Lord Brett: My Lords, I and the Government have much sympathy with those points of view, which is why the UK Border Agency seeks to deal with these things sensitively and systematically, to take on board criticism when it is offered and to make the situation fair. The facts are that in the first quarter of 2009, 95 children were removed on leaving detention. Of those, 30 children were in detention at 31 March, with 20 detained for seven days or fewer; five for 15 to 28 days; five for 29 days and fewer than two months; and five for two months. However, I agree entirely that we should look for community-based solutions. There is a further experimental project in Glasgow, which is moving in that direction.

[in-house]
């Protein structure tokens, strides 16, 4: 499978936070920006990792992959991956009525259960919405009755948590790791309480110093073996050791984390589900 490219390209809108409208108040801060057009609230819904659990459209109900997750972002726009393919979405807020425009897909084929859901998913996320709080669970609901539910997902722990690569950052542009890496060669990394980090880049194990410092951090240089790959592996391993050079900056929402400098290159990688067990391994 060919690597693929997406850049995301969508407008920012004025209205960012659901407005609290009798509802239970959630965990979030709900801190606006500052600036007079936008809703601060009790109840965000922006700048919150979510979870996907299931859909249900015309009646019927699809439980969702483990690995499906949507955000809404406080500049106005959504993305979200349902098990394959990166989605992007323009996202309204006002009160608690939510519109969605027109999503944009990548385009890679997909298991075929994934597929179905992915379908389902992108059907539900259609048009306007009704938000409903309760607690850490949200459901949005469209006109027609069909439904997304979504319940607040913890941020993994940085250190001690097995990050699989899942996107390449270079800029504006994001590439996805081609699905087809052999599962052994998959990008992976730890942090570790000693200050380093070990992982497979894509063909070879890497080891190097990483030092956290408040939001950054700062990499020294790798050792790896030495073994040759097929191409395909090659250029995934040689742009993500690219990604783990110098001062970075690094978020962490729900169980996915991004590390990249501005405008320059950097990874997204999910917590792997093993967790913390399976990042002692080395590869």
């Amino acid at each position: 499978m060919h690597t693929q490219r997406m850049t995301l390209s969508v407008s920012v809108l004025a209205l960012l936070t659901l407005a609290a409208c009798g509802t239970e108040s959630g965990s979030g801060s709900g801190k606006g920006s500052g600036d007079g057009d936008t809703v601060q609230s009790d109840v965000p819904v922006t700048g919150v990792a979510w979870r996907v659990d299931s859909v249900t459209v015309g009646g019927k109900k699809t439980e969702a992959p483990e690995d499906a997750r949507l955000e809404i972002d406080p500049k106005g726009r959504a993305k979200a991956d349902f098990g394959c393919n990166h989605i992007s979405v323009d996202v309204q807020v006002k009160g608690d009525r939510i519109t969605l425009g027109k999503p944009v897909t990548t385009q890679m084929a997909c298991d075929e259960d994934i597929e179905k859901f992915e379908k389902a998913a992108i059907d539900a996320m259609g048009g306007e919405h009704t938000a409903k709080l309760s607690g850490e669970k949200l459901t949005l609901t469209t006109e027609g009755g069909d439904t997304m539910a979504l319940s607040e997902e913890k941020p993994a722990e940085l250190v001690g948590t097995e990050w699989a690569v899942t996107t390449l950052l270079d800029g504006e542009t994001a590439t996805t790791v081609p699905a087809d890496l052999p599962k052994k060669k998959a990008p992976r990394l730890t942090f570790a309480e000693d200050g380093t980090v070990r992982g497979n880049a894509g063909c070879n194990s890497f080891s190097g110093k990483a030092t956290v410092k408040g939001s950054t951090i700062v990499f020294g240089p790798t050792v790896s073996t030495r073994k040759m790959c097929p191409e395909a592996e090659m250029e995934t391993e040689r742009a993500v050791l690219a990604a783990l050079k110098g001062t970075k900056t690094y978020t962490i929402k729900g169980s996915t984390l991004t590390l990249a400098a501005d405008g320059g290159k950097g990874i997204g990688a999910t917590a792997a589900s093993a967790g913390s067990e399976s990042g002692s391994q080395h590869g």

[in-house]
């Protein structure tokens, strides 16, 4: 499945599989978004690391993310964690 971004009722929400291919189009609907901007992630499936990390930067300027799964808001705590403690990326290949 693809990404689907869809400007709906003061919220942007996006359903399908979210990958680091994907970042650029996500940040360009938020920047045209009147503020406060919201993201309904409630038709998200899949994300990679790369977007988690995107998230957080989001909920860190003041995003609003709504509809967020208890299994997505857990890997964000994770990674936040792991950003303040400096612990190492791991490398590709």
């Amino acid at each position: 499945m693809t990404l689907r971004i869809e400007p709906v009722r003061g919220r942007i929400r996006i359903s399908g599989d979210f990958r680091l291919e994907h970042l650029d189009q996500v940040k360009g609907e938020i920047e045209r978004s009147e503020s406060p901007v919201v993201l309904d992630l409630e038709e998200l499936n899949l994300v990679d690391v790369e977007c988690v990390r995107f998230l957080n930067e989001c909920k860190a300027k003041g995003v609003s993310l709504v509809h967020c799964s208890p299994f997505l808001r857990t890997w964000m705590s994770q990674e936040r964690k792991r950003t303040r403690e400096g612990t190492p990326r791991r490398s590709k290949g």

The Earl of Listowel: My Lords, have the Minister and his noble friend Lord West of Spithead plans to visit the immigration detention centre at Yarl's Wood where these families are held? Will he consider consulting the Tavistock and Portman NHS trust, which is expert in this area, on what support it might be prepared to offer to families and staff who manage these distressing experiences at Yarl's Wood?
Lord Brett: My Lords, my noble friend Lord West intended to visit Yarl's Wood and was prevented by an outbreak of chicken pox which placed the centre in quarantine. I believe that he intends to complete that visit at an early opportunity. I myself intend to visit, having had to deal with several questions on Yarl's Wood. It is always much better to deal with things that you have seen for yourself. As for the Tavistock trust and other organisations, we are always happy to discuss how we can improve the situation. However, at the end of the day we are dealing with people who can leave